Despite her natural talent, Jorgensen wasn’t an immediate star. She spent the first three years of her career learning race tactics and bike-handling skills. After a disappointing 38th-place finish at the 2012 London Olympics, she had a breakthrough performance the following spring at the 2013 ITU World Triathlon San Diego where she became the first American female to ever win an ITU World Triathlon Series race. Shortly after she went on an unprecedented winning streak, thanks in large part to her dominant performances on the run—claiming 13 consecutive World Triathlon Series wins that spanned 2014 to 2016 and gave her two ITU World Championship titles. The pressure was on Jorgensen heading into the 2016 Rio Olympic Games as the overwhelming favorite. She rose to the challenge, racing her way to the first-ever Olympic gold medal for an American triathlete. Jorgensen went on to race the 2016 Grand Final in Cozumel (where she finished second to Flora Duffy) before stunning the triathlon community and announcing her retirement from multisport to instead pursue a running career.

“It was great to see Gwen’s transformation from a great runner who did triathlon in 2012 to a world class triathlete who was one of the best runners the sport has ever seen by Rio 2016,” Shepley said.  “If Gwen was within three minutes off the bike, you couldn’t count her out for the victory.”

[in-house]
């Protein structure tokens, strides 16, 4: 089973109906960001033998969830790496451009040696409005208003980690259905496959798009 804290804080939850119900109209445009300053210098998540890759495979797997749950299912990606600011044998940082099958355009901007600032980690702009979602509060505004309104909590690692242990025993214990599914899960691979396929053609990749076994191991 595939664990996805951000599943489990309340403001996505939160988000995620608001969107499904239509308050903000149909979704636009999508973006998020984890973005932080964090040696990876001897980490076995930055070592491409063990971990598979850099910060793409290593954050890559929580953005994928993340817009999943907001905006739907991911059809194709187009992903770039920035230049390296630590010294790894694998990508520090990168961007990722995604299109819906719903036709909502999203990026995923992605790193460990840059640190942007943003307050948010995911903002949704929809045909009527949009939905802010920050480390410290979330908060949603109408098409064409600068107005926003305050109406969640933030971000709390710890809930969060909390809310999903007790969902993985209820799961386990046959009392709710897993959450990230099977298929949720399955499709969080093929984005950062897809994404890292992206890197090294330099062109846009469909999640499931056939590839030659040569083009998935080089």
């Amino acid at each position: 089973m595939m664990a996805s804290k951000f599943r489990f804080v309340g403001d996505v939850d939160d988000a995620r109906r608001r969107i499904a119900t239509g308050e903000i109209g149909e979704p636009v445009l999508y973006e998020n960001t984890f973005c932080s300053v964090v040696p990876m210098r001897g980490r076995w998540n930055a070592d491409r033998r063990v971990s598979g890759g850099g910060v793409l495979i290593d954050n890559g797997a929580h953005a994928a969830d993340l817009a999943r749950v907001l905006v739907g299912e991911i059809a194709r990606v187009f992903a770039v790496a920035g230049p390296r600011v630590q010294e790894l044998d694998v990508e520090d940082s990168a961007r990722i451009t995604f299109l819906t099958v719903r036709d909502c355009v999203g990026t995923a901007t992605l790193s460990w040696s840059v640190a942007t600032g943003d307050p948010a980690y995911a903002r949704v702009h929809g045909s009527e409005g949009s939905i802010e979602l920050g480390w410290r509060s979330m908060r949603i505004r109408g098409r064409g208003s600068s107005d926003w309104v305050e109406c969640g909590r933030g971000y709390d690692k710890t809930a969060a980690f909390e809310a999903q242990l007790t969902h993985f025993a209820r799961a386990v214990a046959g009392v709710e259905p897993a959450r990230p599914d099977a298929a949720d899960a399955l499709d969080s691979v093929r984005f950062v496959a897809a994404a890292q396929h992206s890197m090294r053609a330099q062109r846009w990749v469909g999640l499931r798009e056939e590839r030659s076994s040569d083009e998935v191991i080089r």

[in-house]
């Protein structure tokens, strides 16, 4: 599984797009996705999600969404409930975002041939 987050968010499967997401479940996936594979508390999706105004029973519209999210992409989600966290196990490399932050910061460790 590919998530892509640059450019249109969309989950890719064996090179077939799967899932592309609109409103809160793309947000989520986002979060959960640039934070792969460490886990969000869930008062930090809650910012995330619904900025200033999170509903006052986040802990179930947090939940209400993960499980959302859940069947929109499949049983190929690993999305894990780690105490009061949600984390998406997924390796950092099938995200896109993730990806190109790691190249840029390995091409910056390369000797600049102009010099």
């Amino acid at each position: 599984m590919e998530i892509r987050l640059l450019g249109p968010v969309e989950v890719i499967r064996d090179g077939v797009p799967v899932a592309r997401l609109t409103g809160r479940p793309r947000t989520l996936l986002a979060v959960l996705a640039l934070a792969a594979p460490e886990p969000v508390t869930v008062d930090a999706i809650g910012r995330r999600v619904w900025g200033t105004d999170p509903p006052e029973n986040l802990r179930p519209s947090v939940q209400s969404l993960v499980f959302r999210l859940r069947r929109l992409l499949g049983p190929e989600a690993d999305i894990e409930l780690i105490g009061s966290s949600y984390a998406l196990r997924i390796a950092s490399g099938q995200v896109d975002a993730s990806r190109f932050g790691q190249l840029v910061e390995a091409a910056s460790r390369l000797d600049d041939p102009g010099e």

Photo: Lois Schwartz

8. Natascha Badmann (SUI)

Quick Highlights: Six-time Ironman world champion (1998, 2000,2001, 2002, 2004, 2005)

Switzerland’s Natascha Badmann was invited to compete in the 1996 Ironman World Championship after winning the Powerman Duathlon. That race in Kona was her first-ever Ironman, and she managed to finish in second place less than five minutes behind the great Paula Newby-Fraser, who won her eighth and final Kona title that day.

Badmann went on to win in 1998, 2000, 2001, 2002, and 2004 (after Germany’s Nina Kraft failed a post-race drug test). As Babbitt put it, Badmann’s strategy was always the same.

“Come out of the water a little bit behind the other top women, blast her way through the field on the bike while building up a big lead, run her way to the win smiling and waving her way through the marathon,” Babbitt remembered.

To earn her final Kona victory in 2005, the Swiss Miss was forced to mix up her strategy thanks to up-and-coming star Michellie Jones. Badmann came from behind to catch Jones 18 miles into the marathon. She famously continued to compete as part of the professional field in Kona well into her 40s, eventually deciding to retire in 2016 at the age of 50.

“One thing that was consistent throughout her amazing career was that she never stopped smiling,” remembered Babbitt.

Photo: Delly Carr/

7. Alistair Brownlee (GBR)

Quick Highlights: Two-time Olympic gold medalist (2012, 2016), two-time ITU world champion (2009, 2011)